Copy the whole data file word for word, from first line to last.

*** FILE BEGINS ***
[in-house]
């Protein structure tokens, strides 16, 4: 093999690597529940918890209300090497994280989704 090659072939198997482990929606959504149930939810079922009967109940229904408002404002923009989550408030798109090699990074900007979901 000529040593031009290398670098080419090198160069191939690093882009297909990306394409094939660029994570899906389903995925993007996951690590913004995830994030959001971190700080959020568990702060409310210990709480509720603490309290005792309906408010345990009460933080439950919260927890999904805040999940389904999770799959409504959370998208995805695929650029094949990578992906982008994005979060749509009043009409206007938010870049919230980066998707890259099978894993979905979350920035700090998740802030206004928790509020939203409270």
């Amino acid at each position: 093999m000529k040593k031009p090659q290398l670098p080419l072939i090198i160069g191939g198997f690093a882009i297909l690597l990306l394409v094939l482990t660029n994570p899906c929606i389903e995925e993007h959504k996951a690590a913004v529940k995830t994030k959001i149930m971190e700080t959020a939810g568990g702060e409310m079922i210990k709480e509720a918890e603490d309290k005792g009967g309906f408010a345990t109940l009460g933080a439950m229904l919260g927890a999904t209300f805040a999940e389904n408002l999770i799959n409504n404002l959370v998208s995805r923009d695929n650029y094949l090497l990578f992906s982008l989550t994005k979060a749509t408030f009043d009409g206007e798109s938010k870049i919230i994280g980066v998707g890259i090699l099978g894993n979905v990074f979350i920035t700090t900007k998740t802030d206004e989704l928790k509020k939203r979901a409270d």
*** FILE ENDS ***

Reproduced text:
[in-house]
């Protein structure tokens, strides 16, 4: 093999690597529940918890209300090497994280989704 090659072939198997482990929606959504149930939810079922009967109940229904408002404002923009989550408030798109090699990074900007979901 000529040593031009290398670098080419090198160069191939690093882009297909990306394409094939660029994570899906389903995925993007996951690590913004995830994030959001971190700080959020568990702060409310210990709480509720603490309290005792309906408010345990009460933080439950919260927890999904805040999940389904999770799959409504959370998208995805695929650029094949990578992906982008994005979060749509009043009409206007938010870049919230980066998707890259099978894993979905979350920035700090998740802030206004928790509020939203409270």
């Amino acid at each position: 093999m000529k040593k031009p090659q290398l670098p080419l072939i090198i160069g191939g198997f690093a882009i297909l690597l990306l394409v094939l482990t660029n994570p899906c929606i389903e995925e993007h959504k996951a690590a913004v529940k995830t994030k959001i149930m971190e700080t959020a939810g568990g702060e409310m079922i210990k709480e509720a918890e603490d309290k005792g009967g309906f408010a345990t109940l009460g933080a439950m229904l919260g927890a999904t209300f805040a999940e389904n408002l999770i799959n409504n404002l959370v998208s995805r923009d695929n650029y094949l090497l990578f992906s982008l989550t994005k979060a749509t408030f009043d009409g206007e798109s938010k870049i919230i994280g980066v998707g890259i090699l099978g894993n979905v990074f979350i920035t700090t900007k998740t802030d206004e989704l928790k509020k939203r979901a409270d």